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On-line version ISSN 1414-431X
Braz J Med Biol Res vol.45 no.2 Ribeirão Preto Feb. 2012 Epub Feb 09, 2012
The miR-17-92 cluster regulates FOG-2 expression and inhibits proliferation of mouse embryonic cardiomyocytes
1Department of Cardiology, First Affiliated Hospital, Chongqing Medical University, Chongqing, China
2Core Facility of Gene Engineered Mice, State Key Laboratory of Biotherapy and Cancer Center, West China Hospital, Sichuan University, Chengdu, China
MicroRNAs (miRNAs) have gradually been recognized as regulators of embryonic development; however, relatively few miRNAs have been identified that regulate cardiac development. A series of recent papers have established an essential role for the miRNA-17-92 (miR-17-92) cluster of miRNAs in the development of the heart. Previous research has shown that the Friend of Gata-2 (FOG-2) is critical for cardiac development. To investigate the possibility that the miR-17-92 cluster regulates FOG-2 expression and inhibits proliferation in mouse embryonic cardiomyocytes we initially used bioinformatics to analyze 3’ untranslated regions (3’UTR) of FOG-2 to predict the potential of miR-17-92 to target it. We used luciferase assays to demonstrate that miR-17-5p and miR-20a of miR-17-92 interact with the predicted target sites in the 3’UTR of FOG-2. Furthermore, RT-PCR and Western blot were used to demonstrate the post-transcriptional regulation of FOG-2 by miR-17-92 in embryonic cardiomyocytes from E12.5-day pregnant C57BL/6J mice. Finally, EdU cell assays together with the FOG-2 rescue strategy were employed to evaluate the effect of proliferation on embryonic cardiomyocytes. We first found that the miR-17-5p and miR-20a of miR-17-92 directly target the 3’UTR of FOG-2 and post-transcriptionally repress the expression of FOG-2. Moreover, our findings demonstrated that over-expression of miR-17-92 may inhibit cell proliferation via post-transcriptional repression of FOG-2 in embryonic cardiomyocytes. These results indicate that the miR-17-92 cluster regulates the expression of FOG-2 protein and suggest that the miR-17-92 cluster might play an important role in heart development.
Key words: MicroRNAs; miR-17-92; FOG-2; Proliferation
MicroRNAs (miRNAs) are a class of small single-stranded (~22 nucleotides; nt), non-coding RNA genes that, by binding complementary sequences in the 3’ untranslated region (3’UTR) of messenger RNAs (mRNAs), mediate translational repression or direct mRNA cleavage (1). miRNAs are usually copied by RNA polymerase α as primary miRNA transcripts (pri-miRNAs) (2,3). The pri-miRNAs are subsequently cleaved into approximate 70-nt stem-loop precursor hairpins, known as pre-miRNAs, by the nuclear RNase β enzyme Drosha (4). The pre-miRNAs are exported from the nucleus to the cytoplasm via the Exportin-5 pathway, where it is cleaved into mature miRNAs by the RNase β enzyme Dicer in partnership with another RNA-binding protein called transactivation-responsive RNA-binding protein (5-8). Finally, the mature miRNAs become singe-stranded RNAs with a complex of associated proteins known as the RNA-induced silencing complex bound to sites of complementarity in the 3’UTR of mRNAs. Subsequently, targeted mRNAs are translated less efficiently and undergo accelerated turnover (9).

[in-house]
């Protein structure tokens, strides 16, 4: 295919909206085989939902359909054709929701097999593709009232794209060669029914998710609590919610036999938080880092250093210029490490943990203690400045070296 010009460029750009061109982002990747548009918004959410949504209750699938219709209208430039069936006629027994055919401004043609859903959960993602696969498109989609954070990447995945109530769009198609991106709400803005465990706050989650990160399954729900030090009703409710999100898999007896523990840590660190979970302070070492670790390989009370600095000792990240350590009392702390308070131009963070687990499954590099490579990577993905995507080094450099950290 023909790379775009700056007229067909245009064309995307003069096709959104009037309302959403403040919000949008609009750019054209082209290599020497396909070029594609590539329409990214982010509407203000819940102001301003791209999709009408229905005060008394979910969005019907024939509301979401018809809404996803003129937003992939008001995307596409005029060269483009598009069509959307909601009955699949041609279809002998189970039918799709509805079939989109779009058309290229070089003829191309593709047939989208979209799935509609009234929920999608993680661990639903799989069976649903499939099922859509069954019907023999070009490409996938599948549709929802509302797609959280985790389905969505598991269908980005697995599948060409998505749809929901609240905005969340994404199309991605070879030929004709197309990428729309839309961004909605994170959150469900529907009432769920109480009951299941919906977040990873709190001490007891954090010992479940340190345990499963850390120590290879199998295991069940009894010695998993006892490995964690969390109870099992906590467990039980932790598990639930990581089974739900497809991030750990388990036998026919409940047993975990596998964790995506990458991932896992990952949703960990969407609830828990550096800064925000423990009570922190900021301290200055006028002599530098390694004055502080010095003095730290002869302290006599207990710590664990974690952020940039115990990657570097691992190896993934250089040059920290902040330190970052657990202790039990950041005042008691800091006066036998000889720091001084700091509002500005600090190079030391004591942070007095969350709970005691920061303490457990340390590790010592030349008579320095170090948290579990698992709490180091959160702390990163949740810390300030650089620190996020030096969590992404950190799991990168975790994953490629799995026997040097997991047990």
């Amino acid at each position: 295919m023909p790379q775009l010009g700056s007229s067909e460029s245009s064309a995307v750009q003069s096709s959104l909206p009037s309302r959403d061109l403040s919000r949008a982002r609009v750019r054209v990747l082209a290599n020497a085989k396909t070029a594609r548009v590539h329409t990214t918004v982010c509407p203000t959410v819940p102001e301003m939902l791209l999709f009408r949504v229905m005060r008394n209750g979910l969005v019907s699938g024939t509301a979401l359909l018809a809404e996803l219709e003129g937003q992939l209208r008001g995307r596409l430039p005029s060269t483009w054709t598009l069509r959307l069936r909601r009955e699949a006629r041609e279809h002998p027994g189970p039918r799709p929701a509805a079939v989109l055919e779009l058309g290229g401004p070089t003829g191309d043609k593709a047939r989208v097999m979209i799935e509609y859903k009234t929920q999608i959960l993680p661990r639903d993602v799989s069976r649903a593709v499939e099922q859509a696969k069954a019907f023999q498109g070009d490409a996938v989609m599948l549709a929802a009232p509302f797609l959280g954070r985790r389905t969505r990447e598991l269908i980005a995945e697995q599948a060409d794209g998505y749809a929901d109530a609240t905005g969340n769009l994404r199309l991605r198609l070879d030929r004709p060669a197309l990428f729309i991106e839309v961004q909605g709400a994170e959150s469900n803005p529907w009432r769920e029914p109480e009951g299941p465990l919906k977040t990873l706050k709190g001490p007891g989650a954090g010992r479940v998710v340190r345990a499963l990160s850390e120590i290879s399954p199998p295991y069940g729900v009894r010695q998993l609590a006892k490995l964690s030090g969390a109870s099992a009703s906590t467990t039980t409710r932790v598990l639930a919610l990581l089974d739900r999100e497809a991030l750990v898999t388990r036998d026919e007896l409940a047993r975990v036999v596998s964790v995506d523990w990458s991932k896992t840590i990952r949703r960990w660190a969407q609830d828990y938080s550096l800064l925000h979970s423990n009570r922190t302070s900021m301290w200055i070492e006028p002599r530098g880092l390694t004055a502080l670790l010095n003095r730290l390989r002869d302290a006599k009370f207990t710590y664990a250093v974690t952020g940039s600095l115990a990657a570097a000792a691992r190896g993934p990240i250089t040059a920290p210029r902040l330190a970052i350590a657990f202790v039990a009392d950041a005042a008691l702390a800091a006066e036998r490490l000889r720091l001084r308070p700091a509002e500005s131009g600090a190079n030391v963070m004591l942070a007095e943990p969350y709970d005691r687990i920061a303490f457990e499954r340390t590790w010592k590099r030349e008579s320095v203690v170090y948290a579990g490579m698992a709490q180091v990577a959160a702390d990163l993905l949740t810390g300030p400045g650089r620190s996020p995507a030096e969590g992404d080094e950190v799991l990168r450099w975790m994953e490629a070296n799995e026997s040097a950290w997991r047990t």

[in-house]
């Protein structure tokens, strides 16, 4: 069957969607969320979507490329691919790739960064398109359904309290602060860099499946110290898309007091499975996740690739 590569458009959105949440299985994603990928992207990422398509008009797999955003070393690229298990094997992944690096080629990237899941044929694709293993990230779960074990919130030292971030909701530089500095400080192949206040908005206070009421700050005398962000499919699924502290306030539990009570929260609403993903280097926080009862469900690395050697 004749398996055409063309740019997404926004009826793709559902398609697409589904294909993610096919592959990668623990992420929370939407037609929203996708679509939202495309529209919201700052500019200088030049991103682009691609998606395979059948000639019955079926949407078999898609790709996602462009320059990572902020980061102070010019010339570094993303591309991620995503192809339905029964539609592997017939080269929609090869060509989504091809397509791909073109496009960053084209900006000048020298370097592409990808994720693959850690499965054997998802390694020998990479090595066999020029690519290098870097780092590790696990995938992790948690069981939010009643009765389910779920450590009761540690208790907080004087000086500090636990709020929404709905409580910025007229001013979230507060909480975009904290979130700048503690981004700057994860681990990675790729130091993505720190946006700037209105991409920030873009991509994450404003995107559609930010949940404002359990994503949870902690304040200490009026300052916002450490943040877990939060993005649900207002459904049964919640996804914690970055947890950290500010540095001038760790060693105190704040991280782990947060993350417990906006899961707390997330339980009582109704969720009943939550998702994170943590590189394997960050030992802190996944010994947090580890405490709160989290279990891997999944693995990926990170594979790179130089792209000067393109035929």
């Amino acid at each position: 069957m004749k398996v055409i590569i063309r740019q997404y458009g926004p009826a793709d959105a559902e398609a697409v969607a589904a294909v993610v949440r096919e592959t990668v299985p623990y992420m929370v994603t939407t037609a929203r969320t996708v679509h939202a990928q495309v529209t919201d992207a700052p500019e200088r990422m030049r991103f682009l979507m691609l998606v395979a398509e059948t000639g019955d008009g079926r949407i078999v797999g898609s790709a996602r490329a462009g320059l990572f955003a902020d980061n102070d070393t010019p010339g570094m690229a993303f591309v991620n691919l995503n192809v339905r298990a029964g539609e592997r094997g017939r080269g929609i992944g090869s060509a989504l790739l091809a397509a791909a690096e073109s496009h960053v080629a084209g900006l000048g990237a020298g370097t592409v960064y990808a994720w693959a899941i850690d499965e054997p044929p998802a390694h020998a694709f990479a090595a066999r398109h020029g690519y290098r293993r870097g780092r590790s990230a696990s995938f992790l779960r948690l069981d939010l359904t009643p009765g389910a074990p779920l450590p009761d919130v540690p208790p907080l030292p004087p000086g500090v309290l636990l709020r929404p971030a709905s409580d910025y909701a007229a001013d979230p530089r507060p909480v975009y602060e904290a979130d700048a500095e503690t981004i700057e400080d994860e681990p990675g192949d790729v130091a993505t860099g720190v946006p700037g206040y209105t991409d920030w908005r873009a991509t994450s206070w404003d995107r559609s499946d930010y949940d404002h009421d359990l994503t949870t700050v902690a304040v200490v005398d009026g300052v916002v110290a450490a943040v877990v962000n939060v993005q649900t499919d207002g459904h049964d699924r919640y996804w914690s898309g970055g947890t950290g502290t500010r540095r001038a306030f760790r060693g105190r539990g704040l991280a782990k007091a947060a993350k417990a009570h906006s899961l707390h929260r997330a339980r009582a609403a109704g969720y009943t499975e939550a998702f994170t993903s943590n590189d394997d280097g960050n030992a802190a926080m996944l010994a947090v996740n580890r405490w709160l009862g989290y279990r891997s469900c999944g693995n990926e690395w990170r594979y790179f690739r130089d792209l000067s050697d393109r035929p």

Despite the large number of candidate targets, the definite cellular pathways, which are regulated by miRNAs, are not well understood. miRNAs have been implicated in development, differentiation, cell proliferation, apoptosis, and metabolism (10,11). In animals, miRNAs are frequently transcribed together as polycistronic primary transcripts, which are subsequently processed into multiple individual mature miRNAs (12). miR-17-92 (also called Oncomir-1) is a polycistronic cluster of highly conserved miRNAs that has been shown to contribute to tumorigenesis (13-17), lung development (18,19), angiogenesis (20), adipocyte differentiation (21), and heart development (9,22). The miR-17-92 cluster consists of seven individual miRNAs (miR-17-3p, miR-17-5p, miR-18a, miR-19a, miR-19b, miR-20a, and miR-92-1) located in the third intron of a primary transcript of approximately 7 kb known as C13orf25 (23,24).
In humans, congenital heart disease usually refers to abnormalities in the heart’s structure or function, which are generated before birth and occur in approximately 12 of 1000 live births (25). The development of the heart is a fascinating process. It involves the differentiation of cardiac precursors into many kinds of cell types including myocardium, cardiac mesenchyme, and endocardium. Each of these cell types contributes in its own specific way to form the cardiac chambers, conduction system, and a highly specialized valvuloseptal apparatus (26). It is clear that precise regulation of its development is critical for normal functioning of the heart.
Friend of Gata-2 (FOG-2, also called zfpm2) is a multi-zinc finger nuclear corepressor protein, which is necessary for cardiac development (27,28). FOG-2 interacts directly with GATA factors to modulate GATA-dependent transcriptional activation and can act as an activator or repressor, depending on the promoter and cell type (29). FOG-2–/– embryos die around day E13.5 of cardiac defects, including thin myocardium, large ventricular septal defect, severe atrioventricular endocardial cushion defect, overriding aorta, and severe underdevelopment of the coronary vascular plexus (27,28,30). In this study, we initially used bioinformatics to analyze the 3’UTR of FOG-2. A putative 8mer seed site of miR-17-5p, an 8mer seed site of miR-20a, a 7mer-m8 seed site of miR-19a, a 7mer-m8 seed site of miR-19b, and a 7mer-1A seed site of miR-92-1 are known to exist; furthermore, these targeted regions are highly conserved among mammals (www.targetscan.org).